Portfolio realignment may also present exit opportunities as newly independent medtech companies look to M&A to drive their growth. Centene, UHG, CVS Health, and Johnson & Johnson have all been acquisitive of companies closer to their strategic initiatives even while they spin off and divest noncore assets.
Deal approval is far from guaranteed, even for scope deals. Regulators are increasingly willing to pursue litigation to block deals. One example was the Department of Justice’s challenge of UHG’s acquisition of Change Healthcare on the grounds that the deal would harm competition in commercial health markets. While UHG prevailed, the lawsuit delayed the acquisition for close to a year and the deal was contingent on the divestiture of Change’s ClaimsXten business.
Uncertainty over regulatory action may make corporate buyers think twice about scale asset acquisitions. Furthermore, assets considering bids from both corporate acquirers and private equity sponsors may prefer private equity when there is more surety the transaction will be approved.
Even as publicly listed asset prices receded in 2022, healthcare company prices remained relatively high in most sectors. The S&P 500 healthcare index was down around 4% in 2022, compared with about –19% for the S&P 500 overall. In addition, the largest corporate acquisitions had impressive multiples attached to them. Amgen paid around 25 times trailing EBITDA for Horizon Therapeutics, and Johnson & Johnson paid about 45 times trailing EBITDA for Abiomed. Pfizer paid 14 times revenue for Biohaven Pharmaceuticals, which did not generate EBITDA in 2022 but saw around 270% revenue CAGR from 2020 to 2022.
Even though the cost of debt has risen in the past year, prized healthcare assets still command high multiples. Private equity funds hold large stores of dry powder, and acquisitive corporate players have huge cash balances after record profitability in 2022. Bids are likely to remain competitive even with the challenging debt environment.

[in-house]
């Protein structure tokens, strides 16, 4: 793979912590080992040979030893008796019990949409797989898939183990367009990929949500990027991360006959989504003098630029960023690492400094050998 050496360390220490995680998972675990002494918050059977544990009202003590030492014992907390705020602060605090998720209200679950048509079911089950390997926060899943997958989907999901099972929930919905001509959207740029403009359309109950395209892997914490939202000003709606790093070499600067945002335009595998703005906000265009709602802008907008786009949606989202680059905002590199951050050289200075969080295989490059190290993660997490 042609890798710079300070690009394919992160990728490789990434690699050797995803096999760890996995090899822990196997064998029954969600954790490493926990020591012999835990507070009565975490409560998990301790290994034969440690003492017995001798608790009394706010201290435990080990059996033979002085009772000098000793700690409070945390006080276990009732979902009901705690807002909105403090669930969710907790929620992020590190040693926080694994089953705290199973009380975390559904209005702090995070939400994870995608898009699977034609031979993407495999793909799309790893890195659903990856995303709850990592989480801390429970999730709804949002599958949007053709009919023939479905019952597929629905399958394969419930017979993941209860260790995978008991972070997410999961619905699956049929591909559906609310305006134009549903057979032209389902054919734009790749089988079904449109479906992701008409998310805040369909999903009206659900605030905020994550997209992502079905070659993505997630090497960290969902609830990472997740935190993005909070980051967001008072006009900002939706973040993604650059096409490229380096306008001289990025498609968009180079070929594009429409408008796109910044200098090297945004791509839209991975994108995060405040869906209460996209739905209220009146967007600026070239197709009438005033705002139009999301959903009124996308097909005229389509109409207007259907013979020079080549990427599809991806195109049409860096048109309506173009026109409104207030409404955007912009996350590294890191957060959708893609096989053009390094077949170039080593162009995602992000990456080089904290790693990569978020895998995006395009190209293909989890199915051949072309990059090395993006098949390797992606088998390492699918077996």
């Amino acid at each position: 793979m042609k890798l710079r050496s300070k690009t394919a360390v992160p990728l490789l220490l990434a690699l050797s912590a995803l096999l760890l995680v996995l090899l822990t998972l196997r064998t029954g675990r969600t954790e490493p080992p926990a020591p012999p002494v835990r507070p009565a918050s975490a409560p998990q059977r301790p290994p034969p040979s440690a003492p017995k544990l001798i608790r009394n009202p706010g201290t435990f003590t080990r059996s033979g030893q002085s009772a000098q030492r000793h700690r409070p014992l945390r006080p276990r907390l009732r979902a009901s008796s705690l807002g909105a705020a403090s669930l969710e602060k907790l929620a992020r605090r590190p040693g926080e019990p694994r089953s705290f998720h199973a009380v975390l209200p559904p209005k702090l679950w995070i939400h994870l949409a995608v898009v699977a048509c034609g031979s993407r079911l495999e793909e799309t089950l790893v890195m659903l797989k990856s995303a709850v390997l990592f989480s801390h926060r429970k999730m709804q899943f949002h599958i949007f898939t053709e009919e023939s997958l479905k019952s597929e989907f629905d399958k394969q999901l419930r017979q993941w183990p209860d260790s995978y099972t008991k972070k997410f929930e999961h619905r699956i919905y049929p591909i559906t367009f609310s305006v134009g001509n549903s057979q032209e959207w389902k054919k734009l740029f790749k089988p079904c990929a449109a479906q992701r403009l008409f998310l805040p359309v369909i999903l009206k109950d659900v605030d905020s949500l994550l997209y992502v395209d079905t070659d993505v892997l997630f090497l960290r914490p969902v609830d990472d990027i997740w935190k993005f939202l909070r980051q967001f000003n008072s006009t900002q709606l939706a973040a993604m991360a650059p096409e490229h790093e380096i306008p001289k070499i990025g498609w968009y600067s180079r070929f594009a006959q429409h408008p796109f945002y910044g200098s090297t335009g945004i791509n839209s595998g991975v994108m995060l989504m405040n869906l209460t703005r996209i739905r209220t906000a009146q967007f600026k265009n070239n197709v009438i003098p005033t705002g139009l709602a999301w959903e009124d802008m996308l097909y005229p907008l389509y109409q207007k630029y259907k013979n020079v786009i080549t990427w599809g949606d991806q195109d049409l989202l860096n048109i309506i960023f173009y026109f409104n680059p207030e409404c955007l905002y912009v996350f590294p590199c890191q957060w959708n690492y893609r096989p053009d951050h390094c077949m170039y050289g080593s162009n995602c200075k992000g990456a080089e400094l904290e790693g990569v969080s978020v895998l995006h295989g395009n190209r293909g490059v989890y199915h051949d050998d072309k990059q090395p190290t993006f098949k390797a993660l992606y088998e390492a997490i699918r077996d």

Partnerships between corporate acquirers and private equity sponsors are becoming increasingly common and provide benefits to both parties. These strategic partnerships provide private equity sponsors both access to capital and a potential path to exit. Meanwhile, the corporate participant also benefits by sharing the financial burden and accessing the strategic playbooks honed by private equity sponsors.
Welsh, Carson, Anderson & Stowe is notable for this approach. In early 2022, WCAS coinvested in Liberty Dental Plan with Anthem (now part of Elevance Health), a Liberty customer since 2010. The agreement with WCAS will enable Liberty to expand into additional markets and serve a greater number of members. Later in the year, WCAS teamed up with Humana on a second CenterWell joint venture. The two will deploy $1.2 billion to develop 100 new senior-focused primary care clinics between 2023 and 2025.
Expect more competition for deals when the market recovers
As the equity and debt markets inevitably stabilize, corporate M&A activity in healthcare will recover. We expect to see corporate M&A recover across the board in pharma, medtech, payer, and provider, and even in healthcare IT as horizontal tech players get more excited about vertical healthcare software. As corporations remain flush with cash, private equity sponsors may look to corporate partnerships for both access to capital and an assured path to exit.
We have mentioned in past reports that the most successful acquirers have a clear plan to boost capabilities. This becomes even more critical when a broader set of competitors are all leaning into the same sectors and when asset prices remain historically high.